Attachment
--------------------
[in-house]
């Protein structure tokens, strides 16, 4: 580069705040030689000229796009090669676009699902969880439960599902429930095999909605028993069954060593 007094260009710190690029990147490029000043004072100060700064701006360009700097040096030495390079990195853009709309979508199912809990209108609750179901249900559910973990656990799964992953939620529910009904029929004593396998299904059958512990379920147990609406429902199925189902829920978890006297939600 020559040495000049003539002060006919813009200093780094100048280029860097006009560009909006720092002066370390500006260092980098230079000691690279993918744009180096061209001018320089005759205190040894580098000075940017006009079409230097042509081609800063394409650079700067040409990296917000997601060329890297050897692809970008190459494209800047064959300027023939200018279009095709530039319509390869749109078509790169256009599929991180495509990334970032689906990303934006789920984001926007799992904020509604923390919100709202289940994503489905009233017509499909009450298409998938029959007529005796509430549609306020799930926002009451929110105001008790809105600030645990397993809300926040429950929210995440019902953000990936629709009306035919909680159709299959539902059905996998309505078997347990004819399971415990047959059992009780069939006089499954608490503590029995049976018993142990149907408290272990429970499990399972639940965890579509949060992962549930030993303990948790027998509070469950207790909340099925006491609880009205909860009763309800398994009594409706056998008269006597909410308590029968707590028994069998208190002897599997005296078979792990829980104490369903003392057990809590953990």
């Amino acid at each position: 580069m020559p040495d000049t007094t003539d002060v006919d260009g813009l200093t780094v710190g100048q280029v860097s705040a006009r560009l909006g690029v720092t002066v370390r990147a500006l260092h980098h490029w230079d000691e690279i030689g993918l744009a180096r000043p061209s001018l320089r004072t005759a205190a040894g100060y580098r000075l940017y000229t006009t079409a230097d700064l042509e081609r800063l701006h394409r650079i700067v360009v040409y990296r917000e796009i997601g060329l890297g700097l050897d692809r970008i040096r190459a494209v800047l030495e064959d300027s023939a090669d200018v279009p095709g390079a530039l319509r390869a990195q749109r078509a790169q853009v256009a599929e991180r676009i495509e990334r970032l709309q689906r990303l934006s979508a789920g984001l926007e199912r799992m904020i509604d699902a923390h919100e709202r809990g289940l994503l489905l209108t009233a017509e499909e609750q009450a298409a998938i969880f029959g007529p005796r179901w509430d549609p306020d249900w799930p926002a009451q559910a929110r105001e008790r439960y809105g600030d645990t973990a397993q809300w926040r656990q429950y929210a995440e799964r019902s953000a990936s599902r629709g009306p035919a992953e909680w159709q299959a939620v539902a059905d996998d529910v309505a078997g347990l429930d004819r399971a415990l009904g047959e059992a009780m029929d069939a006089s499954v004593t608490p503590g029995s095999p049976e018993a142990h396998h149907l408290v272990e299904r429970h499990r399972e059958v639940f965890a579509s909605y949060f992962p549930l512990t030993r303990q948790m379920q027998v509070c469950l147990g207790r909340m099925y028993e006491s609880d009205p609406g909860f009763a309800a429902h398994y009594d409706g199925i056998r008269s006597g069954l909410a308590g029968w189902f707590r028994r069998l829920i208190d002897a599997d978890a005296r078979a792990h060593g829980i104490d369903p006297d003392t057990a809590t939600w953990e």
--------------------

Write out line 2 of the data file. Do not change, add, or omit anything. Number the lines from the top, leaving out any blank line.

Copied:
């Protein structure tokens, strides 16, 4: 580069705040030689000229796009090669676009699902969880439960599902429930095999909605028993069954060593 007094260009710190690029990147490029000043004072100060700064701006360009700097040096030495390079990195853009709309979508199912809990209108609750179901249900559910973990656990799964992953939620529910009904029929004593396998299904059958512990379920147990609406429902199925189902829920978890006297939600 020559040495000049003539002060006919813009200093780094100048280029860097006009560009909006720092002066370390500006260092980098230079000691690279993918744009180096061209001018320089005759205190040894580098000075940017006009079409230097042509081609800063394409650079700067040409990296917000997601060329890297050897692809970008190459494209800047064959300027023939200018279009095709530039319509390869749109078509790169256009599929991180495509990334970032689906990303934006789920984001926007799992904020509604923390919100709202289940994503489905009233017509499909009450298409998938029959007529005796509430549609306020799930926002009451929110105001008790809105600030645990397993809300926040429950929210995440019902953000990936629709009306035919909680159709299959539902059905996998309505078997347990004819399971415990047959059992009780069939006089499954608490503590029995049976018993142990149907408290272990429970499990399972639940965890579509949060992962549930030993303990948790027998509070469950207790909340099925006491609880009205909860009763309800398994009594409706056998008269006597909410308590029968707590028994069998208190002897599997005296078979792990829980104490369903003392057990809590953990």